Who is the fastest tight end in this year's NFL draft?
Would you believe UC's Blake Annen?
The 6'4", 247 pounder is not even among the 29 TE prospects listed in the USA Today's NFL Draft guide, but after running the 40-yard dash in 4.41 seconds at UC's pro day, the former Bearcat is definitely attracting interest from NFL teams.
"There's a difference sometimes between playing speed and timed speed," an NFL scout told me. "As a receiving tight end, the question will be, 'Can he play to that timed speed?' He hasn't always done that on tape. But now you know he's capable of it so that's intriguing."
"That obviously opened everybody's eyes," said UC head coach Tommy Tuberville. "He's a little undersized but there are not a lot of tight ends out there like him. He's physical, he can block, and you can also flex him out and play him as a receiver. He did great in almost everything that he did as his pro day so his stock went up. I'm excited for him."
Annen showed good speed on a 49-yard grab against Northwestern State last year and a 41-yard touchdown catch vs UConn. Still, despite seeing nearly every game he played at UC, I'll admit to being a bit stunned when I saw his 40-yard dash time.
But teammate and fellow NFL hopeful Brendon Kay says he was not surprised.
"Not at all because I was training with him for two months so I would have been surprised if he didn't," said Kay.
OK, so he's fast. But 4.41? That's faster than the 4.43 posted by top wide receiver prospect Sammy Watkins of Clemson at the NFL Scouting Combine. I asked Annen how he did it.
"I've heard that question a lot," Blake said with a laugh. "Part of it was training and being around nutritionists more and learning different ways to take care of your body."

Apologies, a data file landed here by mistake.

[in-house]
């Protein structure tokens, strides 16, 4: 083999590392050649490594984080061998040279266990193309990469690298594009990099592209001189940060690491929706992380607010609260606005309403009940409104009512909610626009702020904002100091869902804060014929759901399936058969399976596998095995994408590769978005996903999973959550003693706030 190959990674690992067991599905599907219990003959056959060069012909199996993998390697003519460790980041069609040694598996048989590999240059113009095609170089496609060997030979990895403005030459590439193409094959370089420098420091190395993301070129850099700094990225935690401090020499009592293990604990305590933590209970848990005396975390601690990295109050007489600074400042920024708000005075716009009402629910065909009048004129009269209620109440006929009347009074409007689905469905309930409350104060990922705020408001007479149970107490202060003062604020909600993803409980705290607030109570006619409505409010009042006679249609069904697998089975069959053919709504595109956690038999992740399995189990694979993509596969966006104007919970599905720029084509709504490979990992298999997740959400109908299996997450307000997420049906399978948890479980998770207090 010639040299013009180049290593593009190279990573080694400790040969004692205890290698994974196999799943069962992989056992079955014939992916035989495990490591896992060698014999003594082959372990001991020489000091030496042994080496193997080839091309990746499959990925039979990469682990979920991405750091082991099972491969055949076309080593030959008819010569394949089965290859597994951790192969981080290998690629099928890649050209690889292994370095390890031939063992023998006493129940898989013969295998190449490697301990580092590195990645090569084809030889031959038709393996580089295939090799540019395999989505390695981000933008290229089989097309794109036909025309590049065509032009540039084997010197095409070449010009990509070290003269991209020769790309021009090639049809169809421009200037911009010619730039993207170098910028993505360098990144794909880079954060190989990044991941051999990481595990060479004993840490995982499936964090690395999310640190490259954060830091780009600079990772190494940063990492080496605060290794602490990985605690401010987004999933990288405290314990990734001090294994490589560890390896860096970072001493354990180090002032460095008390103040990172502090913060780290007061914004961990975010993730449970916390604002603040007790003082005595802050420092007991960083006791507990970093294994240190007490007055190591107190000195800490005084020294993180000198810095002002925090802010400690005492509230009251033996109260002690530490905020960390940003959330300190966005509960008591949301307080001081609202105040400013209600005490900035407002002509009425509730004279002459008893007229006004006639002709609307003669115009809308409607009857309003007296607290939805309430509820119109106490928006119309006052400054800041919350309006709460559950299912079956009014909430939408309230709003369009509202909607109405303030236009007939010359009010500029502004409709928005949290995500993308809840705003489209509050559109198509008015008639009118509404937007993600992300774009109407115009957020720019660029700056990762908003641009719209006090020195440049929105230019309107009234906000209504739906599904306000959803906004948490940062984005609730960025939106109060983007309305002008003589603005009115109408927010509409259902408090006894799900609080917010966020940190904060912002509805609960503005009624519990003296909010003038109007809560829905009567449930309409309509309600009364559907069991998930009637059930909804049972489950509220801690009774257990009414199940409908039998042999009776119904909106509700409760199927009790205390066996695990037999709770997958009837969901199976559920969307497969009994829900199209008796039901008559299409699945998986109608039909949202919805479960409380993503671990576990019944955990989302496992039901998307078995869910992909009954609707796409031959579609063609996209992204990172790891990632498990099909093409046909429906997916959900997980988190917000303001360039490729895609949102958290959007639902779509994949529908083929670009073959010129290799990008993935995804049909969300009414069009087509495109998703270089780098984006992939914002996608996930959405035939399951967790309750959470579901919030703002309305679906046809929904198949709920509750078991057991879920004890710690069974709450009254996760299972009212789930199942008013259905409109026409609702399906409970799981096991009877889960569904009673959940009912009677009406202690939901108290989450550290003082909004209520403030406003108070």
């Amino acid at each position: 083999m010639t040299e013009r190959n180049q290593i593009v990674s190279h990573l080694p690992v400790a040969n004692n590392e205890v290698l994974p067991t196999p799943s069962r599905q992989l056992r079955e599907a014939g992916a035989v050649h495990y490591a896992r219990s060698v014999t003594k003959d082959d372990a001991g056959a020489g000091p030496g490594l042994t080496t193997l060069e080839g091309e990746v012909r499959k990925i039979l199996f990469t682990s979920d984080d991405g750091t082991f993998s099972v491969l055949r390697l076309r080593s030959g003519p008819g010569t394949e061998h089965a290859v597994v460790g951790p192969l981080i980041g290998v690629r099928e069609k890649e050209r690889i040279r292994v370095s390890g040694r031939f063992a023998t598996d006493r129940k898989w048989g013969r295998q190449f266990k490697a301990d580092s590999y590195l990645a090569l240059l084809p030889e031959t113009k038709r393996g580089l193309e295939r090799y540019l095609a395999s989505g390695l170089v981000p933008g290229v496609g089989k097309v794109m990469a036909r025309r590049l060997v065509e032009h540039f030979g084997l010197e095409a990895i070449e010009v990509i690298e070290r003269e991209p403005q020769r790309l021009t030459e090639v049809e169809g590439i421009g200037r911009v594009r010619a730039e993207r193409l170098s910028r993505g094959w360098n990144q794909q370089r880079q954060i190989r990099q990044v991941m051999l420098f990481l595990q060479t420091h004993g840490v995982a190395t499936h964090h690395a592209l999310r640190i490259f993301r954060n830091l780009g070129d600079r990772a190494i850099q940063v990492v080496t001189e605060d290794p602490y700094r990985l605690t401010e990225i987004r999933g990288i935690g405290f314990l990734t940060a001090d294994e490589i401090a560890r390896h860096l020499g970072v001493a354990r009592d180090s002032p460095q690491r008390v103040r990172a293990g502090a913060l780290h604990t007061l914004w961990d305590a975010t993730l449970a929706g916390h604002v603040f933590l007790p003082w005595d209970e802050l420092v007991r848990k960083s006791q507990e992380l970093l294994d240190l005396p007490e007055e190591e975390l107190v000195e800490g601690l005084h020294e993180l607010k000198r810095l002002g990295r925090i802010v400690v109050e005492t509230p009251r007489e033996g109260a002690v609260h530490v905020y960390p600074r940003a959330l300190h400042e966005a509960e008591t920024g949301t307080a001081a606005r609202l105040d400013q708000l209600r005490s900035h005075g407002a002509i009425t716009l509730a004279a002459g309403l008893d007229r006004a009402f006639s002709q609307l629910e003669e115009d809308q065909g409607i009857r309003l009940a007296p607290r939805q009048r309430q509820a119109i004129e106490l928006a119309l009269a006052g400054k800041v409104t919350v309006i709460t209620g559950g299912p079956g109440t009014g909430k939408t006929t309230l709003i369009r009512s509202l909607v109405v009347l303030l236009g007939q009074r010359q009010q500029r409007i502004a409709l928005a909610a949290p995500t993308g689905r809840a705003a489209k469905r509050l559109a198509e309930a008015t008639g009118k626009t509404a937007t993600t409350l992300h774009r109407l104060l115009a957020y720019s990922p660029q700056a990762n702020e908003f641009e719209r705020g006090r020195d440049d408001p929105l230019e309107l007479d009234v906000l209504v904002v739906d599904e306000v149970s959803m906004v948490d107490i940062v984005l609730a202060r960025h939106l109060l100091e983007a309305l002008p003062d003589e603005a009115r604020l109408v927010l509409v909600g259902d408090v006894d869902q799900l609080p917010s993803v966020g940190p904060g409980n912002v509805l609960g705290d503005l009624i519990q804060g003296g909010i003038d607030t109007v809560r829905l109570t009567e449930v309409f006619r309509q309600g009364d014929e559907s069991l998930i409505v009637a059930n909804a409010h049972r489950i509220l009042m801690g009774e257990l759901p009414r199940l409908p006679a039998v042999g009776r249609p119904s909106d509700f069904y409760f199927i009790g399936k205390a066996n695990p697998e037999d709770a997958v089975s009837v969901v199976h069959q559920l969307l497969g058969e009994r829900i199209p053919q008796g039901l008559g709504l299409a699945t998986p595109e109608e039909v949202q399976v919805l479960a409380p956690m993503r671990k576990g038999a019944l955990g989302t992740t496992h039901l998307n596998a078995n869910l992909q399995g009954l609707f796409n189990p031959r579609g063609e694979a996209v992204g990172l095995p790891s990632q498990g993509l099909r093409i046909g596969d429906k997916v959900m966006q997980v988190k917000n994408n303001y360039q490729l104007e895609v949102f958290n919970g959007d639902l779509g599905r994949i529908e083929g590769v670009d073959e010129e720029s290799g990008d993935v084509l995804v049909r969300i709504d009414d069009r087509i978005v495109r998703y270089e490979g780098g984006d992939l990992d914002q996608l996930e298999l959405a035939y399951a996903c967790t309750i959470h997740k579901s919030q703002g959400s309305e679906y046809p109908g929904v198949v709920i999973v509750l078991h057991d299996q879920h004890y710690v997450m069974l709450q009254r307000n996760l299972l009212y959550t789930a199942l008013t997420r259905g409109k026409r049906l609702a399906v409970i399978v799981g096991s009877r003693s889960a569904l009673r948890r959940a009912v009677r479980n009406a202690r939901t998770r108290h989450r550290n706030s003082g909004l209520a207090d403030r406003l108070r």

Annen finished last season with 16 catches for 183 yards and 2 touchdowns (you can listen to his first TD catch here). But his stats suffered when the Bearcats changed their offense following a loss at USF in the fifth game of the season. For the rest of the year, UC emphasized a 4-wide receiver attack with limited use of the tight end.
"I think it was a great decision by the coaching staff and we won nine games which is nothing to complain about," said Annen. "Obviously you want to contribute as much as you can, and that means finding ways to be a team player. If that means catching 100 balls then I do. If that means making 100 blocks, then I make 100 blocks. When you win nine games you can't complain about it."
"He was a team player and he was a professional about it," said Kay. "My hat's off to him. I'm close to Blake - we've spent a lot of time training together - and we've been tight for the last five years. It was definitely tough for him when we made that change and he didn't get many opportunities. I still think he made the most of the opportunities that he had. He can do it all - he can run, he can catch, and he can block. He has a bright future."
Annen recently had a private workout with the Philadelphia Eagles and last week, took part in the Bengals' annual workout for draft-eligible players from area colleges and high schools. If he is not selected in the late rounds of the draft, Blake stands a good chance of winding up in an NFL training camp as an undrafted free agent.
"That's the goal and all I need is a shot," Annen told me. "Obviously if that comes on draft day I would be ecstatic, but just being able to have an opportunity is more than a lot of people can say. If you do get that opportunity, it all comes down to what you do with it."
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